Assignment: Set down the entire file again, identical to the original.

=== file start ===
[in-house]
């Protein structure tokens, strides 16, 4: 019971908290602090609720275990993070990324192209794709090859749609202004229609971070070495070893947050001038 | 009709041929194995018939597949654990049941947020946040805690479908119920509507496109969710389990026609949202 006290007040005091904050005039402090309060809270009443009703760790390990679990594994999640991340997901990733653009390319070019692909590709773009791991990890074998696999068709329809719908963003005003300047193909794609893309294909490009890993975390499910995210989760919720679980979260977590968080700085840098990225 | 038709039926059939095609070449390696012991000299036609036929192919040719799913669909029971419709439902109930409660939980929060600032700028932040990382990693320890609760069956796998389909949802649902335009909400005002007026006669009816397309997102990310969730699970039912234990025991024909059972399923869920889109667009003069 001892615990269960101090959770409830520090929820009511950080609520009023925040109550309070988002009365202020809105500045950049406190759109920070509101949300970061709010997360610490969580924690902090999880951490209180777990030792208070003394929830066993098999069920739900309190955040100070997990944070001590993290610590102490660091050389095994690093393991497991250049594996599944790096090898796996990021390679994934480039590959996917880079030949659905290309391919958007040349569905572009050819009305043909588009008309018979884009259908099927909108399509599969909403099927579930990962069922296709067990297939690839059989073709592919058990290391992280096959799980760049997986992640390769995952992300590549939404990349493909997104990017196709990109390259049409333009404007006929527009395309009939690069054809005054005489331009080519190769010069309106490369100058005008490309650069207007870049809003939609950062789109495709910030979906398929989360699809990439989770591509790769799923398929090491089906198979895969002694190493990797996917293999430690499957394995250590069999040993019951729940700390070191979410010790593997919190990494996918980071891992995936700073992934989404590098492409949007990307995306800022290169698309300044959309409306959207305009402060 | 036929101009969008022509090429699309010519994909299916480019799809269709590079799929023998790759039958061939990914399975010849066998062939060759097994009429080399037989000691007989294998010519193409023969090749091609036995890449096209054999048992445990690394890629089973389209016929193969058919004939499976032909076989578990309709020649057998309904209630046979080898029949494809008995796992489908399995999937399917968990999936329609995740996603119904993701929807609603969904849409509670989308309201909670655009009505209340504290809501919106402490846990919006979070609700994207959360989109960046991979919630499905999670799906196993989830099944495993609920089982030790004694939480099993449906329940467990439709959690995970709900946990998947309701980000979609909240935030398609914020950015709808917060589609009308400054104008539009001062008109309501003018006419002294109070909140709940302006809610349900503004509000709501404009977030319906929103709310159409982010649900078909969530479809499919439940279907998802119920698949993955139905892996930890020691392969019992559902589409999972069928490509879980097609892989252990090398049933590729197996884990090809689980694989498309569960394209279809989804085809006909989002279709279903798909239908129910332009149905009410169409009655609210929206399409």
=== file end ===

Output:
[in-house]
């Protein structure tokens, strides 16, 4: 019971908290602090609720275990993070990324192209794709090859749609202004229609971070070495070893947050001038 | 009709041929194995018939597949654990049941947020946040805690479908119920509507496109969710389990026609949202 006290007040005091904050005039402090309060809270009443009703760790390990679990594994999640991340997901990733653009390319070019692909590709773009791991990890074998696999068709329809719908963003005003300047193909794609893309294909490009890993975390499910995210989760919720679980979260977590968080700085840098990225 | 038709039926059939095609070449390696012991000299036609036929192919040719799913669909029971419709439902109930409660939980929060600032700028932040990382990693320890609760069956796998389909949802649902335009909400005002007026006669009816397309997102990310969730699970039912234990025991024909059972399923869920889109667009003069 001892615990269960101090959770409830520090929820009511950080609520009023925040109550309070988002009365202020809105500045950049406190759109920070509101949300970061709010997360610490969580924690902090999880951490209180777990030792208070003394929830066993098999069920739900309190955040100070997990944070001590993290610590102490660091050389095994690093393991497991250049594996599944790096090898796996990021390679994934480039590959996917880079030949659905290309391919958007040349569905572009050819009305043909588009008309018979884009259908099927909108399509599969909403099927579930990962069922296709067990297939690839059989073709592919058990290391992280096959799980760049997986992640390769995952992300590549939404990349493909997104990017196709990109390259049409333009404007006929527009395309009939690069054809005054005489331009080519190769010069309106490369100058005008490309650069207007870049809003939609950062789109495709910030979906398929989360699809990439989770591509790769799923398929090491089906198979895969002694190493990797996917293999430690499957394995250590069999040993019951729940700390070191979410010790593997919190990494996918980071891992995936700073992934989404590098492409949007990307995306800022290169698309300044959309409306959207305009402060 | 036929101009969008022509090429699309010519994909299916480019799809269709590079799929023998790759039958061939990914399975010849066998062939060759097994009429080399037989000691007989294998010519193409023969090749091609036995890449096209054999048992445990690394890629089973389209016929193969058919004939499976032909076989578990309709020649057998309904209630046979080898029949494809008995796992489908399995999937399917968990999936329609995740996603119904993701929807609603969904849409509670989308309201909670655009009505209340504290809501919106402490846990919006979070609700994207959360989109960046991979919630499905999670799906196993989830099944495993609920089982030790004694939480099993449906329940467990439709959690995970709900946990998947309701980000979609909240935030398609914020950015709808917060589609009308400054104008539009001062008109309501003018006419002294109070909140709940302006809610349900503004509000709501404009977030319906929103709310159409982010649900078909969530479809499919439940279907998802119920698949993955139905892996930890020691392969019992559902589409999972069928490509879980097609892989252990090398049933590729197996884990090809689980694989498309569960394209279809989804085809006909989002279709279903798909239908129910332009149905009410169409009655609210929206399409």